The blog of the John S. and James L. Knight Foundation
Although Gaius Julius Caesar Augustus Germanicus, also known as Caligula, only ruled Rome for four years between 37 AD and 41 AD, his footprints are all over Western civilization. The mythology of Caligula, whose name means little solider's boot, is built around the idea that he was an insane tyrant whose extreme arrogance, cruelty, luxurious lifestyle—how else would an Emperor live?—and intense sexual perversions ultimately led to his assassination.
In death, Caligula grew even more infamous and has provided artists and even a few misguided Hollywood film producers with a rich and textured character from which to build a story. Supposedly, Caligula appointed his horse as a consul and a priest. There are no horses in the cubanized version of “Caligula” by Teatro El Público, which opens June 14th at 8 p.m. at the Colony Theater as part of the FUNDarte's “Out in the Tropics” festival. Despite the lack of four-legged animals, there will be enough cross-dressing, seduction, intrigue, partial nudity and, yes, gay-drama to keep you entertained.
Directed by the fabulously quirky Carlos Díaz, “Caligula” puts a gay twist on Albert Camus' existential play about the over-indulgent and self-destructive tyrant. The premise is this: the primal drive for sex and beauty can't be denied. Caligula manipulates this reality to his own advantage and twirls the world of bodies around his ignoble finger; however, Teatro El Público takes “Caligula” one step further. Their “Caligula” consciously uses Camus' play to subvert cultural norms and our concept of masculinity. Why can't a homosexual be portrayed as possessing as much violence and cruelty as a stereotypical heterosexual male chauvinist character? What does it mean to be gay and masculine? And why are these two terms still thought of as mutually exclusive?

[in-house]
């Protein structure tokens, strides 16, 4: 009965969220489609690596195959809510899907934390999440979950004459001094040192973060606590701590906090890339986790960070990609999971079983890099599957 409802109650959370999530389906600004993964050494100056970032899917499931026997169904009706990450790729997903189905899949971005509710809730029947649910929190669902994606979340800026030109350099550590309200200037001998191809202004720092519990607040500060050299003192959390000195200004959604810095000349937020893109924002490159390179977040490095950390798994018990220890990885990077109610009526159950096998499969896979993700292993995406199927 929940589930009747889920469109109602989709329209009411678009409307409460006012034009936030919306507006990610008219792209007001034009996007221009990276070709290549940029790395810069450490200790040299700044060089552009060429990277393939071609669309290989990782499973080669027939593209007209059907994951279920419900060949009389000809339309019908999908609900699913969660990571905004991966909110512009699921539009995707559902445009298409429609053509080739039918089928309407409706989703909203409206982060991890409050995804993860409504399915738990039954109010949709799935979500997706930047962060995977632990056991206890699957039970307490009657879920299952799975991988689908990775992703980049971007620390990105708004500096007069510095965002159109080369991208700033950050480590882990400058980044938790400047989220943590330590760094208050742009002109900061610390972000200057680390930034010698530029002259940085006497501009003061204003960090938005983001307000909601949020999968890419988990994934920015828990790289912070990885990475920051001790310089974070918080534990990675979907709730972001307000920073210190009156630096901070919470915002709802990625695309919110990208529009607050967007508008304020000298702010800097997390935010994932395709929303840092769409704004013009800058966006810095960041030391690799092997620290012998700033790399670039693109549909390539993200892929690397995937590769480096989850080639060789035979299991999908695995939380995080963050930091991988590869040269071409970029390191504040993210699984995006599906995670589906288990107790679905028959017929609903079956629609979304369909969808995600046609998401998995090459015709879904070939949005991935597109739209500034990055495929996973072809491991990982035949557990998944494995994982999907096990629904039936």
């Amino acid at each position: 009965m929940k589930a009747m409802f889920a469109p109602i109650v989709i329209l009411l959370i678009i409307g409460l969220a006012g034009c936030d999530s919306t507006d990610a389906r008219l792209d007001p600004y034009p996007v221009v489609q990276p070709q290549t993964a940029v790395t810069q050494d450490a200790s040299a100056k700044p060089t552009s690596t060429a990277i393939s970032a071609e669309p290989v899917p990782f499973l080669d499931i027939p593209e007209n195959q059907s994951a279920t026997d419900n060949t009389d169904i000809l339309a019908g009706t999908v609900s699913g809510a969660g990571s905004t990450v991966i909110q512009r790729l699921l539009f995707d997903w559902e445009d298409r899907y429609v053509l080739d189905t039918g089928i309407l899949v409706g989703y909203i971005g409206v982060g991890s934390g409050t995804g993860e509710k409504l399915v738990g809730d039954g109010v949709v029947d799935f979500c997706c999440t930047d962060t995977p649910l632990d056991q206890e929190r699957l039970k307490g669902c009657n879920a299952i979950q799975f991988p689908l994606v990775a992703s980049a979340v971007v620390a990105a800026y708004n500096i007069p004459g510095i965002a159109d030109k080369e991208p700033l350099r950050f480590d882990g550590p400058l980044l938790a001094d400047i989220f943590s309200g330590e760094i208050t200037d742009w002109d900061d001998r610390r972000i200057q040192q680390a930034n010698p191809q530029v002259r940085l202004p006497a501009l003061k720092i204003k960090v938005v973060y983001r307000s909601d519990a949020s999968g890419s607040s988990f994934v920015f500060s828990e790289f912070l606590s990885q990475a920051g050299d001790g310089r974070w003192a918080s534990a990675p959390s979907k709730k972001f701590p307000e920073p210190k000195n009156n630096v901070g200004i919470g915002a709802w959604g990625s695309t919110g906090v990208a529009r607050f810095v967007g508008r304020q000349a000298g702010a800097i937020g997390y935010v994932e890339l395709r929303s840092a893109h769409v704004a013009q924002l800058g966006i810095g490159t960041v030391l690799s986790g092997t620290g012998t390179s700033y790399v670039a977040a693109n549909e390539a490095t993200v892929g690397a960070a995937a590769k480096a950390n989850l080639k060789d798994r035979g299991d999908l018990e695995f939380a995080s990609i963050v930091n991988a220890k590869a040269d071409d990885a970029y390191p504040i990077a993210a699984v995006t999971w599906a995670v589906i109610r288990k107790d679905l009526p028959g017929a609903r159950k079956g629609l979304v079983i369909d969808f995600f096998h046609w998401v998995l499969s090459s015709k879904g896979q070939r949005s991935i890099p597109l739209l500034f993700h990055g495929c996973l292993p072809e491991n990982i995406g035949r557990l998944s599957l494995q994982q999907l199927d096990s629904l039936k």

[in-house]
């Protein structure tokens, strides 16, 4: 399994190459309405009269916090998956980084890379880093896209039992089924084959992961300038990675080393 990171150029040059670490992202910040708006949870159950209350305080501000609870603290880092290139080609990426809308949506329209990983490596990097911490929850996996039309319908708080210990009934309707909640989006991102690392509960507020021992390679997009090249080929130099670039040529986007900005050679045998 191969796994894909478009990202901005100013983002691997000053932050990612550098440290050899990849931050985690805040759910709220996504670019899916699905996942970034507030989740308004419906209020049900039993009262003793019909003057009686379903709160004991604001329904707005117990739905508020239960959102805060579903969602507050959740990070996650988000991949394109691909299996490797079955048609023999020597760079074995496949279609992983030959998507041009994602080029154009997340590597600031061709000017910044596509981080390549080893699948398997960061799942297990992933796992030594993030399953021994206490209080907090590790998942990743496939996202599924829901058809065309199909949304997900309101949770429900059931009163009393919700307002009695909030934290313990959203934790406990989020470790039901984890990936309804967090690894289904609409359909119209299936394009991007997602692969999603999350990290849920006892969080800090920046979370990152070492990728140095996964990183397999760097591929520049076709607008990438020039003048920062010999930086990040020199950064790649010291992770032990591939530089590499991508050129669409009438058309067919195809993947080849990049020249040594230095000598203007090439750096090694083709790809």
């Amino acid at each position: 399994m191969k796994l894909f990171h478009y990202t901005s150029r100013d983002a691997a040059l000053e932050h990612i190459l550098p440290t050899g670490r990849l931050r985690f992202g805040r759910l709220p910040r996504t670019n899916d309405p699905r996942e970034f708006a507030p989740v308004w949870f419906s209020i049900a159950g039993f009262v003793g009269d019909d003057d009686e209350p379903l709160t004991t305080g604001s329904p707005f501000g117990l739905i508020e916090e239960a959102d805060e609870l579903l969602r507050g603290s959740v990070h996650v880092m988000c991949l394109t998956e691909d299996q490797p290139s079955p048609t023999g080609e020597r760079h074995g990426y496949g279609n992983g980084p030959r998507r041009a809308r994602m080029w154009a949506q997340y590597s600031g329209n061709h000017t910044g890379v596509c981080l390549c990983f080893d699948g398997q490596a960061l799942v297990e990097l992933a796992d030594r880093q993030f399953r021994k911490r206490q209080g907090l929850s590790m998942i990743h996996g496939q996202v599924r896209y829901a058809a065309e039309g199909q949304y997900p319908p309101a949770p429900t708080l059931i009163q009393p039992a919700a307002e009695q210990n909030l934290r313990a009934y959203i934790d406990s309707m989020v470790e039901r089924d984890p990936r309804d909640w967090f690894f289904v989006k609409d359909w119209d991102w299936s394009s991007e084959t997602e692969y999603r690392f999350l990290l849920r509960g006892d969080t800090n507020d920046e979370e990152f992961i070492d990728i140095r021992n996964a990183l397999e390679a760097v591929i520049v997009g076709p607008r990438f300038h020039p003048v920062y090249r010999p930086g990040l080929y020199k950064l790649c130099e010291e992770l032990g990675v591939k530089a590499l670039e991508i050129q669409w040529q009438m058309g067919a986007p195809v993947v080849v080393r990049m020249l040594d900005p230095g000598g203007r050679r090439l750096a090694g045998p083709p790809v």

Find out on June 14th.
At Colony Theatre, 1040 Lincoln Rd, Miami Beach; 305-674-1040; www.colonytheatremiamibeach.com/default.asp. Performance is at 8 p.m. Tickets are $30 and $25 for students and seniors. To purchase, visit fundarte.us or ticketmaster.com; call the theater or 800-745-3000; or visit the Colony Theatre box office Tues.-Sun., noon–5 p.m.Knight Arts Challenge is openApply Now »